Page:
Kazakhstan Paramount Engineering exhibits world’s next-generation armoured vehicle technologies at KADEX 2018


Paramount Group, the African-based global defence and aerospace company, and its joint venture in Kazakhstan, Kazakhstan Paramount Engineering (KPE), will exhibit their latest range of next-generation armoured vehicles at the international Kazakhstan Defence Expo (KADEX 2018) held in Astana.

In addition to its word-leading land system technologies, Paramount and KPE will also exhibit a wide range of aerospace and naval capabilities, including the modernisation and enhancement of fixed and rotary wing aircraft, unmanned systems and multi-role naval vessels.

The focus of KPE’s exhibit will showcase the advanced Barys Infantry Combat vehicle family comprising of the 6×6 and 8×8 vehicles, and also the Arlan 4×4 mine-protected armoured personnel carrier.

The Barys 8, the localised version of Paramount’s Mbombe 8, was unveiled for the first time at KADEX 2016. It represents the pinnacle of land system technologies and was developed to meet the increasing demand for multi-role, high mobility and mine hardened platforms.

Its unique design allows for the fitment of a very large array of weapon systems, enabling the Barys 8 to be customised for armed forces all around the world. In 2016, it was fitted with a Russian 57mm automatic cannon on the “AU-220M” remote weapon station. This year, the Barys 8 will be fitted with a remote weapon station jointly developed by Kazakhstan’s KAE and Aselsan, called the Sarbaz. The Sarbaz is a 30mm gyro-stabilised remotely controlled gun turret. Additionally, the vehicle is also fitted with a 7.62mm coaxial machine gun.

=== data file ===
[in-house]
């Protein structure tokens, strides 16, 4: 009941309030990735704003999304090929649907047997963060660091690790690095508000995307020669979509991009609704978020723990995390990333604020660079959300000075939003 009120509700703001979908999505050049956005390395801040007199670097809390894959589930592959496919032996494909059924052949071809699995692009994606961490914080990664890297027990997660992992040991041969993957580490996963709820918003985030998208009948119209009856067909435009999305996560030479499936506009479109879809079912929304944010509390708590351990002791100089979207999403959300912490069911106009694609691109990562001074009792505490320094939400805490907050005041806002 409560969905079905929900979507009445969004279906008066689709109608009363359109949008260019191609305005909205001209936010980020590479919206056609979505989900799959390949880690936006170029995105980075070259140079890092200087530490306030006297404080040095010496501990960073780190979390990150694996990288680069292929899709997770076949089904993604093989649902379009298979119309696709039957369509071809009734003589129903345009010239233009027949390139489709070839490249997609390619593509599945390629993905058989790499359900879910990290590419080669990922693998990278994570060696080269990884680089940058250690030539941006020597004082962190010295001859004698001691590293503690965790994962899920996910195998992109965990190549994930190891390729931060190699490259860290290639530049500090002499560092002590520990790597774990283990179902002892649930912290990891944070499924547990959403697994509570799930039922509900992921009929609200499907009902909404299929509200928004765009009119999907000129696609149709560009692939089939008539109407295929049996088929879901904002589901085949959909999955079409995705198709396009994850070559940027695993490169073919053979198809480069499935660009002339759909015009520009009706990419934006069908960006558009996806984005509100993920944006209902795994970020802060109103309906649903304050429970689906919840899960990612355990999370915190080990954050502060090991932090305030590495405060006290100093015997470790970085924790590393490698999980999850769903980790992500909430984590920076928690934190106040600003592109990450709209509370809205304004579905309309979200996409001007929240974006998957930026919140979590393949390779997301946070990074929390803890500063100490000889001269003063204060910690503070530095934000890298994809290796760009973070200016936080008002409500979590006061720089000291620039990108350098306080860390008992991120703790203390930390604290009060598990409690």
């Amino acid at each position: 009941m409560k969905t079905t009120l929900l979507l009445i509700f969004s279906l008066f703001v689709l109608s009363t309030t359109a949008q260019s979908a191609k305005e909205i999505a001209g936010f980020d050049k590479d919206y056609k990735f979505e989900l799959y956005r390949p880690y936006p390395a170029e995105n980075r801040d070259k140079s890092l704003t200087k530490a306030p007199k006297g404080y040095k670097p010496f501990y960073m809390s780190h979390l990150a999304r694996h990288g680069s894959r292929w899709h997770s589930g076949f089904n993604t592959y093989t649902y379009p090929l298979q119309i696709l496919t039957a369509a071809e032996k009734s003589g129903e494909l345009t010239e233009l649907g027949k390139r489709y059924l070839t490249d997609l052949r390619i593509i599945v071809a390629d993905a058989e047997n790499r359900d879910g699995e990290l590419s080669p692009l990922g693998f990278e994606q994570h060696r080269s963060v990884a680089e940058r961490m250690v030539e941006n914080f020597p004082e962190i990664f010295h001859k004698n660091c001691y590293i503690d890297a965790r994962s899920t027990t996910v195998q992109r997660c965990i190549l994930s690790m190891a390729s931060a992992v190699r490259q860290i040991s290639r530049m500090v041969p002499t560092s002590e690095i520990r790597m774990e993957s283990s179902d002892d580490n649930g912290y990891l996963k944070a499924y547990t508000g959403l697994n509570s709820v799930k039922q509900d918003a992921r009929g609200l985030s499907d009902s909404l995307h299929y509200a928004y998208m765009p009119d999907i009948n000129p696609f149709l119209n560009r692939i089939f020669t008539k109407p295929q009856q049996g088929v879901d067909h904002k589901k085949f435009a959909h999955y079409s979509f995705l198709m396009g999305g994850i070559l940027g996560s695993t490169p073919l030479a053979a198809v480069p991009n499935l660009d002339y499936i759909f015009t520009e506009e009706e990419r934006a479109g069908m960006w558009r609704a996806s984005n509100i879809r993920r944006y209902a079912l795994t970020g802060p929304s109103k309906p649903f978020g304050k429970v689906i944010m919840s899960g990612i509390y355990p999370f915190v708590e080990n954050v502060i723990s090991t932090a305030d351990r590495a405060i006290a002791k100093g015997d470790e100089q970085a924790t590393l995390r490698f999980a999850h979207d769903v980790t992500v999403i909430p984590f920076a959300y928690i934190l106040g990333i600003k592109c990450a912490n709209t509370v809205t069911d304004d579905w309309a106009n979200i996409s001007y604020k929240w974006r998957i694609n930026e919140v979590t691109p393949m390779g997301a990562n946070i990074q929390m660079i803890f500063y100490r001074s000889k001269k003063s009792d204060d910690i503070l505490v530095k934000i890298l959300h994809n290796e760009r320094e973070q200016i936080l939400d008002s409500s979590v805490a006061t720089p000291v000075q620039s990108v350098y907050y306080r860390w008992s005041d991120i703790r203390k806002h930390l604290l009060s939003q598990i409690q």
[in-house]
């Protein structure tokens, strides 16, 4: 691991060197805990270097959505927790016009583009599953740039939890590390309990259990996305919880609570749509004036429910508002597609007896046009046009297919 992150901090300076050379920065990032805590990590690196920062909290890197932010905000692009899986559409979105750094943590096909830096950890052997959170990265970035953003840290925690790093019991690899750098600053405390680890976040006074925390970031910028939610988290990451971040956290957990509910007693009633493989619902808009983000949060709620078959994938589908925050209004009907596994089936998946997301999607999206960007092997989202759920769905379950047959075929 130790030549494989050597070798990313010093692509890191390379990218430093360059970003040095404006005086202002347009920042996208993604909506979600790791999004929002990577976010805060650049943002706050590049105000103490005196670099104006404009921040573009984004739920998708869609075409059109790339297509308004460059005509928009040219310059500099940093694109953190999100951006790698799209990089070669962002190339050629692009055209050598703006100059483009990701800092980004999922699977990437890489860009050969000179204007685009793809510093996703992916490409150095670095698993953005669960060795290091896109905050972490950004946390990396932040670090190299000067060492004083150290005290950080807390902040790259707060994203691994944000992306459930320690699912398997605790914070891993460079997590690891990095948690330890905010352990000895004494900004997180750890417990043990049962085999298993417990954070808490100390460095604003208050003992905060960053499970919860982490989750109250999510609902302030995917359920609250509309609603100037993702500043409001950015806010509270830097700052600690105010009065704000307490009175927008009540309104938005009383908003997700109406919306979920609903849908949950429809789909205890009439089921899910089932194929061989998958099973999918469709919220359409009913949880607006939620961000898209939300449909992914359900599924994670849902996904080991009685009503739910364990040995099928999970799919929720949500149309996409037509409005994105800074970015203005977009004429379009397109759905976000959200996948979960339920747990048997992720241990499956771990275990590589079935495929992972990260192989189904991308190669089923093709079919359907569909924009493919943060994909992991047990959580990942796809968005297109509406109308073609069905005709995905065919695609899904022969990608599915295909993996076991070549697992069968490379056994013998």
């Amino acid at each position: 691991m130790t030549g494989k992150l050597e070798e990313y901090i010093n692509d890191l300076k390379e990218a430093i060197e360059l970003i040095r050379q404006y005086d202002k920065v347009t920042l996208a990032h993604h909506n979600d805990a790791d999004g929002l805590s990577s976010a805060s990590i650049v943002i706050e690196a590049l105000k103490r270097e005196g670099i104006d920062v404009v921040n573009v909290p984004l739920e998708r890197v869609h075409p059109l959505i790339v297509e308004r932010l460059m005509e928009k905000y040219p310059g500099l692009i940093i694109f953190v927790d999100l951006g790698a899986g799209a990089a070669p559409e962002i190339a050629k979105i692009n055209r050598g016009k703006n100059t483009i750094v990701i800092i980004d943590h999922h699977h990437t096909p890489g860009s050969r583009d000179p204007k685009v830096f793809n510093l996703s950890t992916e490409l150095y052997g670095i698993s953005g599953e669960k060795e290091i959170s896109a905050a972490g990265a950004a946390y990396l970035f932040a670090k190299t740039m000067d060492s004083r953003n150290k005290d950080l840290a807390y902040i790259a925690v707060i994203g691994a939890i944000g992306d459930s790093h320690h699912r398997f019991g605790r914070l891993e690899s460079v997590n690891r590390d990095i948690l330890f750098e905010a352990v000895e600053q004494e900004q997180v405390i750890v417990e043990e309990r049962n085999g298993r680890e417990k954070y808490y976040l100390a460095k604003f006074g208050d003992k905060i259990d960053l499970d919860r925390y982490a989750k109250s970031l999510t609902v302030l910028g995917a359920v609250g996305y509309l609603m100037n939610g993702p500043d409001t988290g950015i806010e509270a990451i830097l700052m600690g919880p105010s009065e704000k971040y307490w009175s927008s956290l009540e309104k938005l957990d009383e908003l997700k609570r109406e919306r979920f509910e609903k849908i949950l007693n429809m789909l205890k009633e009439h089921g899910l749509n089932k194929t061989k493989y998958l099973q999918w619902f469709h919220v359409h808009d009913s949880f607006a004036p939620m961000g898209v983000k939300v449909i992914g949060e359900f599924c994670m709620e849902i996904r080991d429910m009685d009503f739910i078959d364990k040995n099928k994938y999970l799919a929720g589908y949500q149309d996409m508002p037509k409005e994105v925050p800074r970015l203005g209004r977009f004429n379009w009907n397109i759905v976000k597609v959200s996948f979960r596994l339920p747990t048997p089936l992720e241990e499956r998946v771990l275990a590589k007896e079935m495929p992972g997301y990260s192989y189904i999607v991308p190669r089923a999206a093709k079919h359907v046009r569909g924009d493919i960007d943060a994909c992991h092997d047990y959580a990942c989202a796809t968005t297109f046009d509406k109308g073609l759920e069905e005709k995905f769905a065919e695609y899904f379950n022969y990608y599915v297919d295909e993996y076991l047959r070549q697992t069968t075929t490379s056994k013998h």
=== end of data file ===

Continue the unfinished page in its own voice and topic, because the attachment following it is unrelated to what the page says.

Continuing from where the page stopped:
The Ministry of Defence of Kazakhstan is in the final stages of the evaluation of the Barys 8×8 combat vehicle ahead of acceptance into service by the country’s armed forces. This follows intensive winter and summer trials during which the vehicle performed exceptionally under extreme conditions.

Making its debut at KADEX, the Barys 6, the new winterised version of Paramount’s Mbombe 6, will be demonstrated with a unified combat compartment and stabilised cannon-machine-gun armament that is currently in use on the BTR 82-A.

Visitors at KADEX will be able to view the most popular Kazakhstani armoured vehicle “Arlan” in various different configurations; equipped with a SARP remote weapon station, the SARP-S modernised remote weapon station paired with a 7.62mm PKT machine gun, and also with a full suite of reconnaissance equipment.

A number of the Arlan armoured wheeled vehicles that are in service with the Kazakhstani armed forces will form a key part of the mobility and firepower displays that will take place during the exhibition.

Ivor Ichikowitz, group chairman of Paramount Group, said: “In only a few years, Kazakhstan Paramount Engineering has established itself as an innovation leader and industrial powerhouse in the region. This is the result of our strong partnerships with the government of Kazakhstan and local industry. We are proud to showcase the unique capabilities of KPE and its locally manufactured world-beating technologies. The success of KPE is a testament to the shared vision, commitment and hard work of our partners and employees.”

Johan Delport, KPE Director, said: “The advanced armoured vehicles produced at our modern manufacturing facility in Astana comply with the highest international standards, offering a wide range of armoured vehicles characterised for outstanding reliability, mobility and levels of protection. Our dynamic portfolio on display at KADEX 2018 is the result of our dedication to innovation, the support of our local partners and the high level skills of our workforce.”

The Kazakhstan Defence Expo (KADEX 2018) is taking place from 23-26 May in Astana.

The Sarbaz is a 30mm gyro-stabilised remotely controlled gun turret. Additionally, a 7.62mm coaxial machine gun is mounted to the left hand-side of the primary armament. The weapons’ gyro-stabilisation system enables the turret to be fired when the platform vehicle is moving, while keeping its operator and system under armour away from counter-fire. The turret uses automatic tracking and ballistics calculations to enhance its precision, with a fire-control computer combining this data with other sources, such as wind speed data obtained from a turret roof-mounted sensor. With -10 degrees /+60 degrees rotation about Y-axis, the turret has continuous rotation capability about Z-axis enabled by its slip ring.